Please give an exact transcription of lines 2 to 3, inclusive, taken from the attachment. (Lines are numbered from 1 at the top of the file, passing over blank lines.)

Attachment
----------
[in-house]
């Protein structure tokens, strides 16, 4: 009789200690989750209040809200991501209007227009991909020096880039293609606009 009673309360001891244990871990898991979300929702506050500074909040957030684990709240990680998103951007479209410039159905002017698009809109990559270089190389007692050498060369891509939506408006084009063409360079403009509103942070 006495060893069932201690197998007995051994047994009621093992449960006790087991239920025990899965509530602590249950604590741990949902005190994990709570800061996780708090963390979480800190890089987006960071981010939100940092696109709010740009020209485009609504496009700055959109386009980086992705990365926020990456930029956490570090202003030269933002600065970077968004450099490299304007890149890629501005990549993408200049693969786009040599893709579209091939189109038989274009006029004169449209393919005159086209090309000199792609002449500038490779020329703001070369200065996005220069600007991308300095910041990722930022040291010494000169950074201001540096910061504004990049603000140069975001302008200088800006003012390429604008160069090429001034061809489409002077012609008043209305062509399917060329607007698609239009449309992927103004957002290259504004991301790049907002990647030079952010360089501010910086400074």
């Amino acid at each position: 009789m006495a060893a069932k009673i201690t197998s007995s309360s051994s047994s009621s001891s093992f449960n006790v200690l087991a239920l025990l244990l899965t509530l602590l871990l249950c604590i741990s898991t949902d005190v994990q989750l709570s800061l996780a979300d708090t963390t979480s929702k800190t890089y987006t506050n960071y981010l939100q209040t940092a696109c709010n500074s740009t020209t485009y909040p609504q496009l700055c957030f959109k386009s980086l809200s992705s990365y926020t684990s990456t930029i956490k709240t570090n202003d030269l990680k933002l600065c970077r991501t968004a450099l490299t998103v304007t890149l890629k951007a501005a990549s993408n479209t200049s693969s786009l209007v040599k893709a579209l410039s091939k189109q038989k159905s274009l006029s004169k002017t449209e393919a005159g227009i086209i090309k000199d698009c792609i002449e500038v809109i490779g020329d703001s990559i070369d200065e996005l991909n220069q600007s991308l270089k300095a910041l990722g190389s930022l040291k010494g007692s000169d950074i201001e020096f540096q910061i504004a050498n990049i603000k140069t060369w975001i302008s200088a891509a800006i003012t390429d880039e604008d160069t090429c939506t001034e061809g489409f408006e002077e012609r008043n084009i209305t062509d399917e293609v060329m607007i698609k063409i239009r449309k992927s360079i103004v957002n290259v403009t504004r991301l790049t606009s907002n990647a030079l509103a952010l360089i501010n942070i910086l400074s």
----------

């Protein structure tokens, strides 16, 4: 009789200690989750209040809200991501209007227009991909020096880039293609606009 009673309360001891244990871990898991979300929702506050500074909040957030684990709240990680998103951007479209410039159905002017698009809109990559270089190389007692050498060369891509939506408006084009063409360079403009509103942070 006495060893069932201690197998007995051994047994009621093992449960006790087991239920025990899965509530602590249950604590741990949902005190994990709570800061996780708090963390979480800190890089987006960071981010939100940092696109709010740009020209485009609504496009700055959109386009980086992705990365926020990456930029956490570090202003030269933002600065970077968004450099490299304007890149890629501005990549993408200049693969786009040599893709579209091939189109038989274009006029004169449209393919005159086209090309000199792609002449500038490779020329703001070369200065996005220069600007991308300095910041990722930022040291010494000169950074201001540096910061504004990049603000140069975001302008200088800006003012390429604008160069090429001034061809489409002077012609008043209305062509399917060329607007698609239009449309992927103004957002290259504004991301790049907002990647030079952010360089501010910086400074």
């Amino acid at each position: 009789m006495a060893a069932k009673i201690t197998s007995s309360s051994s047994s009621s001891s093992f449960n006790v200690l087991a239920l025990l244990l899965t509530l602590l871990l249950c604590i741990s898991t949902d005190v994990q989750l709570s800061l996780a979300d708090t963390t979480s929702k800190t890089y987006t506050n960071y981010l939100q209040t940092a696109c709010n500074s740009t020209t485009y909040p609504q496009l700055c957030f959109k386009s980086l809200s992705s990365y926020t684990s990456t930029i956490k709240t570090n202003d030269l990680k933002l600065c970077r991501t968004a450099l490299t998103v304007t890149l890629k951007a501005a990549s993408n479209t200049s693969s786009l209007v040599k893709a579209l410039s091939k189109q038989k159905s274009l006029s004169k002017t449209e393919a005159g227009i086209i090309k000199d698009c792609i002449e500038v809109i490779g020329d703001s990559i070369d200065e996005l991909n220069q600007s991308l270089k300095a910041l990722g190389s930022l040291k010494g007692s000169d950074i201001e020096f540096q910061i504004a050498n990049i603000k140069t060369w975001i302008s200088a891509a800006i003012t390429d880039e604008d160069t090429c939506t001034e061809g489409f408006e002077e012609r008043n084009i209305t062509d399917e293609v060329m607007i698609k063409i239009r449309k992927s360079i103004v957002n290259v403009t504004r991301l790049t606009s907002n990647a030079l509103a952010l360089i501010n942070i910086l400074s």